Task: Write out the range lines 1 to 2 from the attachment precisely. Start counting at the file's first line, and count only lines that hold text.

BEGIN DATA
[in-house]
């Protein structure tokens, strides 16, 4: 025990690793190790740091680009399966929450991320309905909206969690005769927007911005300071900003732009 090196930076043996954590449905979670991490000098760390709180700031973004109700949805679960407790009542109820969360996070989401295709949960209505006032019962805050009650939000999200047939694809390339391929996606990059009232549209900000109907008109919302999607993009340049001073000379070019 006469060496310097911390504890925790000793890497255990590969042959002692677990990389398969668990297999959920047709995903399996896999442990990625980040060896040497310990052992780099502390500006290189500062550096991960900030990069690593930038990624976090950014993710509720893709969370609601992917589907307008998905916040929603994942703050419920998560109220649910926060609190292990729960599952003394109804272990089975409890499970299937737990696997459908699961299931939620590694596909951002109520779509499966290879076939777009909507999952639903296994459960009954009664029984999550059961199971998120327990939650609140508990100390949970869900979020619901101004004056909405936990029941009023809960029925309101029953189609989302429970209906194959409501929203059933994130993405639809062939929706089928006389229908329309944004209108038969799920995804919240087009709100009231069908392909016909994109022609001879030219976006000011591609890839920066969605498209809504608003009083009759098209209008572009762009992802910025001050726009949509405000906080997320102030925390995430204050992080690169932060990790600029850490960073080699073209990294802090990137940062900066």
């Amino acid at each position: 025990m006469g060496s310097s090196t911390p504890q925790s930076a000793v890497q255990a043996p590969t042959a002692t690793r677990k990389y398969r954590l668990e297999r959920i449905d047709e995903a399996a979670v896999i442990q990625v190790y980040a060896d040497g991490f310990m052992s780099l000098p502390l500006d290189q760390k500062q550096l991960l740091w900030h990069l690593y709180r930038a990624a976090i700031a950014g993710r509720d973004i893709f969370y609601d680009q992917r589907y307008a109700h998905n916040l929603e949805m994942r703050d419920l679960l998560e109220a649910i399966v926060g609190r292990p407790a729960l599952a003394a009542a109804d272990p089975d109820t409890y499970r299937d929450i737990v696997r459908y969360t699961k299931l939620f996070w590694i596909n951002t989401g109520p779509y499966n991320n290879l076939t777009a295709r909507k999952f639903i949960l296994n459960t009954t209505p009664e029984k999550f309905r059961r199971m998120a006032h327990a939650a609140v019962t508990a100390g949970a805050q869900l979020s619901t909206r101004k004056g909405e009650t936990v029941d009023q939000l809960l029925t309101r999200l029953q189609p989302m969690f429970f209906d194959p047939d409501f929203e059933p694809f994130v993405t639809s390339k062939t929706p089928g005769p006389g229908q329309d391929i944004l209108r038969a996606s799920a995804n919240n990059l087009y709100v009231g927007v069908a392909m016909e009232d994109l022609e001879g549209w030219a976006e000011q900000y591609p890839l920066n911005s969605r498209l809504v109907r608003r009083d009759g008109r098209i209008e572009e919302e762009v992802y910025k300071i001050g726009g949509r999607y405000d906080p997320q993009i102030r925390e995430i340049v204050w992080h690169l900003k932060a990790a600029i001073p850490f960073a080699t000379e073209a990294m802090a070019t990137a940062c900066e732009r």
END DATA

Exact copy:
[in-house]
């Protein structure tokens, strides 16, 4: 025990690793190790740091680009399966929450991320309905909206969690005769927007911005300071900003732009 090196930076043996954590449905979670991490000098760390709180700031973004109700949805679960407790009542109820969360996070989401295709949960209505006032019962805050009650939000999200047939694809390339391929996606990059009232549209900000109907008109919302999607993009340049001073000379070019 006469060496310097911390504890925790000793890497255990590969042959002692677990990389398969668990297999959920047709995903399996896999442990990625980040060896040497310990052992780099502390500006290189500062550096991960900030990069690593930038990624976090950014993710509720893709969370609601992917589907307008998905916040929603994942703050419920998560109220649910926060609190292990729960599952003394109804272990089975409890499970299937737990696997459908699961299931939620590694596909951002109520779509499966290879076939777009909507999952639903296994459960009954009664029984999550059961199971998120327990939650609140508990100390949970869900979020619901101004004056909405936990029941009023809960029925309101029953189609989302429970209906194959409501929203059933994130993405639809062939929706089928006389229908329309944004209108038969799920995804919240087009709100009231069908392909016909994109022609001879030219976006000011591609890839920066969605498209809504608003009083009759098209209008572009762009992802910025001050726009949509405000906080997320102030925390995430204050992080690169932060990790600029850490960073080699073209990294802090990137940062900066």